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What Does It Mean To Love America?

Chalmette, La., 2005 -- after Katrina (Pattie Steib/Shutterstock)

In the Winter 2019 issue of Modern Age, there’s a review essay (not online) of Keith Gessen’s latest novel, A Terrible Country. Gessen, whose parents emigrated from the Soviet Union, writes about Andrei, an adult child of emigres returning to live in Russia. Here’s a passage from Timothy Crimmins’ review:

Andrei is also drawn to socialism out of what can only be described as cultural conservatism. The Russian liberals who oppose the Putin regime are repulsively jaded and unpatriotic. “It turned out they hated Russia,” Andrei discovers. “They sort of lived here, but they also sort of lived somewhere else. None of them watched Russian TV.” They make Andrei think of Gershom Scholem’s charge against Hannah Arendt’s Eichmann in Jerusalem. The book may have been “learned and acute,” but it was missing ahavat Israel — “‘a love of Israel,’ a love for her people.” This line of thought culminates in a dinner party, hilariously orchestrated by Gessen, during which Andrei erupts at the table, rebuking the liberals seated around him. “Russia is sick,” he tells them. “When someone is sick, they do not need criticism. They need help.” Andrei senses he is quoting somebody, but he can’t recall whom. He is mortified when someone points out that those words are Putin’s.

This is, I think, a good description of how a certain kind of cosmopolitan liberal thinks about America. They seem to hate actually existing America. But I have to admit that it strikes close to home for me too. Let me explain.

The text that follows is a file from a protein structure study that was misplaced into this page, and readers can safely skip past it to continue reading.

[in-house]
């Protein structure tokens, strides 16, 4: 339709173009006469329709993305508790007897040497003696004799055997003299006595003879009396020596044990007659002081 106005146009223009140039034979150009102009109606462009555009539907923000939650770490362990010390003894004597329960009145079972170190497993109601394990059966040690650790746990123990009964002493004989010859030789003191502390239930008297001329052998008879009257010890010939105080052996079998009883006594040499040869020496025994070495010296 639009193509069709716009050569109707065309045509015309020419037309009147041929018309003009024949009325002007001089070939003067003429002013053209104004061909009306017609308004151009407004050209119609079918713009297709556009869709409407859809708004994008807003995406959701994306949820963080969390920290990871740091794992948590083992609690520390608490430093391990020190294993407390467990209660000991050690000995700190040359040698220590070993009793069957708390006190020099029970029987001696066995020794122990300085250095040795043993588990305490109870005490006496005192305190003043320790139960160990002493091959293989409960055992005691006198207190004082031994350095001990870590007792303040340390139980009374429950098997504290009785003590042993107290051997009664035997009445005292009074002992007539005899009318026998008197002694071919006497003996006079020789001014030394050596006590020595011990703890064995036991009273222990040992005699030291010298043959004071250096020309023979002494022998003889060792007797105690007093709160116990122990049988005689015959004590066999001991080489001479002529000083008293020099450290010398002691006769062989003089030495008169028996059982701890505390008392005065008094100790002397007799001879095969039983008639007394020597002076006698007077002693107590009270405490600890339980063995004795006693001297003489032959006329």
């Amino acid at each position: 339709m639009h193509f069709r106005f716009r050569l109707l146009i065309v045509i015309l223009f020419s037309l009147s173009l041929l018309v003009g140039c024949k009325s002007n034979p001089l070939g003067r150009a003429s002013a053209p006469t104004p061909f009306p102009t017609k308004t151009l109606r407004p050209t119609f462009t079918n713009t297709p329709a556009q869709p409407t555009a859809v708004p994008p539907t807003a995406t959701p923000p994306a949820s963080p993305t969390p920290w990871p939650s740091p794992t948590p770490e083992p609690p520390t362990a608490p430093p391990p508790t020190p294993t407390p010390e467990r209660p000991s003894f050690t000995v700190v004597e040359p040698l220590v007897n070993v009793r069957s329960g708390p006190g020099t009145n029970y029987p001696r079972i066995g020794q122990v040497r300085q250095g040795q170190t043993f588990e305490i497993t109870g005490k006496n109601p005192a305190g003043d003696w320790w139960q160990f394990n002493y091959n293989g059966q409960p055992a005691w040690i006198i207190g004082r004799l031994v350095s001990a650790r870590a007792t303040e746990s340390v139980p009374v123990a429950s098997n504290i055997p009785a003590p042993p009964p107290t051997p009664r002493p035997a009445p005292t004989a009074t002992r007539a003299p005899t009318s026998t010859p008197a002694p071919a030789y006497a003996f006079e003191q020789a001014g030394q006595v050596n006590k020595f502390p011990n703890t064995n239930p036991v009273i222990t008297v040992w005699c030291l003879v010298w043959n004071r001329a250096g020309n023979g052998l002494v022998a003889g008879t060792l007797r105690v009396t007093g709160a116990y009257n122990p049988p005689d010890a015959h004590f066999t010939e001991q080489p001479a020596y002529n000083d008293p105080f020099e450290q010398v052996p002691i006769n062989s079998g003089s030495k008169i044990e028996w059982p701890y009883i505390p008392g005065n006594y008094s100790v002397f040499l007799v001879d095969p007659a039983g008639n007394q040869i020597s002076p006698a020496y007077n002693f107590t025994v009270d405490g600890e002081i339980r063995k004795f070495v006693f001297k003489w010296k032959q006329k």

This paragraph made me wonder about whether or not I have “a love for America” in the sense meant here. It’s a difficult question to get one’s arms around, at least for me. I am extremely allergic to the forced cheerfulness of canned patriotism, which is political kitsch. I hate #MAGA. On the other hand, in what sense do I love America? It’s a question we should all ask ourselves.

What makes it hard to answer is that most of us don’t really know anything else. Even though I’ve traveled abroad a lot, I don’t really “know” any other way of life. I really enjoy traveling and meeting new people, and seeing how they live, and heaven knows there are aspects of European life that I prefer to the way we do it here. But I am always glad to come home, for only one reason: because it is home. 

The definition of patriotism that resonates with me is the chorus from the Little Steven (Van Zandt) song from the early 1980s, “I Am A Patriot”:

I am a patriot, and I love my country
Because my country is all I know
I want to be with my family, the people who understand me
I’ve got nowhere else to go

That’s about it, for me. It’s funny, because I have more “patriotic” feelings about the American South, and about Louisiana, than I do about America. Why? Because I’ve spent my life in this country, and it makes emotional sense for me to grasp the particularism of life in the South, and in Louisiana, as contraposed to the life I’ve known outside the South (where I spent 13 years, in various places). I simply don’t have the experience of feeling what that’s like from the outside of America herself.